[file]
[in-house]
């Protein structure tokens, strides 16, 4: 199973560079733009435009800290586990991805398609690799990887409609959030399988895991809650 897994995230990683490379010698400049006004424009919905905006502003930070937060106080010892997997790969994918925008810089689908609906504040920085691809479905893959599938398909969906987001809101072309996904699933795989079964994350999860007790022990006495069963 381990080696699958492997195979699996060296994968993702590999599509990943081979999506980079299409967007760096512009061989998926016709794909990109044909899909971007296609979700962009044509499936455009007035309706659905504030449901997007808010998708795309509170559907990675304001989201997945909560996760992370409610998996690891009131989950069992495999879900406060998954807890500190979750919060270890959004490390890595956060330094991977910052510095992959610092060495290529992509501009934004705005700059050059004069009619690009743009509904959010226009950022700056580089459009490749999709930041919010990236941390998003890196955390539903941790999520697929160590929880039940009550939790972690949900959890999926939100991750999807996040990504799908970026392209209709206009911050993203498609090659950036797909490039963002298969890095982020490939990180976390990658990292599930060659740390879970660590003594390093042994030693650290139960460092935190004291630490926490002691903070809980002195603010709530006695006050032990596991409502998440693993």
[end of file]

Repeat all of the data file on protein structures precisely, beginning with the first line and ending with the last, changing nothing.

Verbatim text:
[in-house]
């Protein structure tokens, strides 16, 4: 199973560079733009435009800290586990991805398609690799990887409609959030399988895991809650 897994995230990683490379010698400049006004424009919905905006502003930070937060106080010892997997790969994918925008810089689908609906504040920085691809479905893959599938398909969906987001809101072309996904699933795989079964994350999860007790022990006495069963 381990080696699958492997195979699996060296994968993702590999599509990943081979999506980079299409967007760096512009061989998926016709794909990109044909899909971007296609979700962009044509499936455009007035309706659905504030449901997007808010998708795309509170559907990675304001989201997945909560996760992370409610998996690891009131989950069992495999879900406060998954807890500190979750919060270890959004490390890595956060330094991977910052510095992959610092060495290529992509501009934004705005700059050059004069009619690009743009509904959010226009950022700056580089459009490749999709930041919010990236941390998003890196955390539903941790999520697929160590929880039940009550939790972690949900959890999926939100991750999807996040990504799908970026392209209709206009911050993203498609090659950036797909490039963002298969890095982020490939990180976390990658990292599930060659740390879970660590003594390093042994030693650290139960460092935190004291630490926490002691903070809980002195603010709530006695006050032990596991409502998440693993």